Select Works of the British Poets: In a Chronological Series from Ben Jonson to Beattie
J. Whetham & Son, 1841 - English poetry - 807 pages
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Adam angels appear arms bear beast behold bound bring brought clouds comes dark death deep delight divine dread Earth eyes face fair faith fall fate father fear field fire flame force fruit give glory gods grace ground hand happy hast hath head hear heard heart Heaven Hell hill honor hope kind king land leave length less light live look Lord lost mind morn Nature never night o'er once pain peace plain reason rest rise Satan seat seek shade side sight soon soul sound spirits stand stood strength sweet taste tell thee things thou thought throne till tree turn virtue voice winds wings
Page 146 - Go, lovely rose, Tell her that wastes her time and me, That now she knows, When I resemble her to thee, How sweet and fair she seems to be. Tell her that's young And shuns to have her graces spied, That hadst thou sprung In deserts where no men abide, Thou must have uncommended died. Small is the worth Of beauty from the light retired: Bid her come forth, Suffer herself to be desired, And not blush so to be admired. Then die, that she The common fate of all things rare May read in thee; How small...
Page 18 - Where throngs of knights and barons bold, In weeds of peace, high triumphs hold, With store of ladies, whose bright eyes Rain influence, and judge the prize Of wit or arms, while both contend To win her grace whom all commend.
Page 18 - Gently o'er the accustom'd oak ; Sweet bird, that shunn'st the noise of folly, Most musical, most melancholy ! Thee, chantress, oft the woods among I woo, to hear thy even-song ; And, missing thee, I walk unseen On the dry smooth-shaven green, To behold the wandering moon, Riding near her highest noon, Like one that had been led astray Through the heaven's wide pathless way ; And oft, as if her head she bow'd, Stooping through a fleecy cloud.
Page 17 - To hear the lark begin his flight And singing startle the dull night From his watch-tower in the skies, Till the dappled dawn doth rise; Then to come, in spite of sorrow, And at my window bid good-morrow Through the sweetbriar, or the vine, Or the twisted eglantine...
Page 362 - Lo, the poor Indian ! whose untutor'd mind Sees God in clouds, or hears him in the wind ; His soul proud science never taught to stray Far as the solar walk or milky way ; Yet simple nature to his hope has given, Behind the cloud topp'd hill, an humbler heaven...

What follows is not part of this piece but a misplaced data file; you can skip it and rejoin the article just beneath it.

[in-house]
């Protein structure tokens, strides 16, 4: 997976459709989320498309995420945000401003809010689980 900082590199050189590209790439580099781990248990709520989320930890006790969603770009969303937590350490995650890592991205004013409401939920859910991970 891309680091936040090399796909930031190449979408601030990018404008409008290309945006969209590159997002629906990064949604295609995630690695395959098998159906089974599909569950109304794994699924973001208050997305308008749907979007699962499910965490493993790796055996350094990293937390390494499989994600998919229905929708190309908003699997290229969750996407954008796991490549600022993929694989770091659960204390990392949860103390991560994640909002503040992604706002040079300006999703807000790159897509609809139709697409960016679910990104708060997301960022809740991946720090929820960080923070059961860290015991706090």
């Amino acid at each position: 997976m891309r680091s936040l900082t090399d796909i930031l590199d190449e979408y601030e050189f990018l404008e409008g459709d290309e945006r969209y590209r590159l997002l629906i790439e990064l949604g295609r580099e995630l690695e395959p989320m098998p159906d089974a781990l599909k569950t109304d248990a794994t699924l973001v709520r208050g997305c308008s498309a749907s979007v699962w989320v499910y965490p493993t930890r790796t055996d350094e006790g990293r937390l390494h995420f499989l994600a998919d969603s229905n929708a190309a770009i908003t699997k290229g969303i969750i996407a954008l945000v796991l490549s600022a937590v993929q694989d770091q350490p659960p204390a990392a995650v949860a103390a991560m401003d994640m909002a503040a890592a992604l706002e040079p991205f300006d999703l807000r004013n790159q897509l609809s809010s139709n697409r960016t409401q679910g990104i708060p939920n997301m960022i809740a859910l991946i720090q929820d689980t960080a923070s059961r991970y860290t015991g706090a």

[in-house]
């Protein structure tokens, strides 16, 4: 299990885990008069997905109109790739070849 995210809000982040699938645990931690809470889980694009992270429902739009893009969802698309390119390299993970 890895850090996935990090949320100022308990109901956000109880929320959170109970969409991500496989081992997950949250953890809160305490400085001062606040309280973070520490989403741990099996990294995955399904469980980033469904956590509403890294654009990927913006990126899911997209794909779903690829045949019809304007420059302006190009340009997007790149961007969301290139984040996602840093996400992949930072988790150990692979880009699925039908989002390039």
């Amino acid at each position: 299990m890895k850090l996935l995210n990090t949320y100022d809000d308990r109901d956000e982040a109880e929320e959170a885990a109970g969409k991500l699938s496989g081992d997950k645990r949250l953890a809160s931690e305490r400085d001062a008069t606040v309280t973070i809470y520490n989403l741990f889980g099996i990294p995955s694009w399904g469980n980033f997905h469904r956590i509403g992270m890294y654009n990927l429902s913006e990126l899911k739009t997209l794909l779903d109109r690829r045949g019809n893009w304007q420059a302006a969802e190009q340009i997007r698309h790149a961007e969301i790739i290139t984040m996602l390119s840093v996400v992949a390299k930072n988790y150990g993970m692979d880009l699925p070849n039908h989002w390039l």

Page 238 - The Lord my pasture shall prepare, And feed me with a shepherd's care ; His presence shall my wants supply, And guard me with a watchful eye ; My noon-day walks he shall attend, And all my midnight hours defend.
Page 364 - KNOW then thyself, presume not God to scan; The proper study of mankind is man. Placed on this isthmus of a middle state, A being darkly wise, and rudely great : With too much knowledge for the sceptic side, With too much weakness for the stoic's pride, He hangs between; in doubt to act, or rest; In doubt to deem himself a god, or beast...
Page 19 - And may at last my weary age Find out the peaceful hermitage, The hairy gown and mossy cell, Where I may sit and rightly spell Of every star that heaven doth show, And every herb that sips the dew : Till old experience do attain To something like prophetic strain.
Page 17 - Haste thee, Nymph, and bring with thee Jest, and youthful jollity, Quips, and cranks, and wanton wiles, Nods, and becks, and wreathed smiles Such as hang on Hebe's cheek, And love to live in dimple sleek ; Sport that wrinkled Care derides, And Laughter holding both his sides : — Come, and trip it as you go On the light fantastic toe ; And in thy right hand lead with thee The mountain-nymph, sweet Liberty; And if I give thee honour due Mirth, admit me of thy crew, To live with her, and live with...
Page 29 - Sing, heavenly Muse, that on the secret top Of Oreb, or of Sinai, didst inspire That shepherd, who first taught the chosen seed, In the beginning...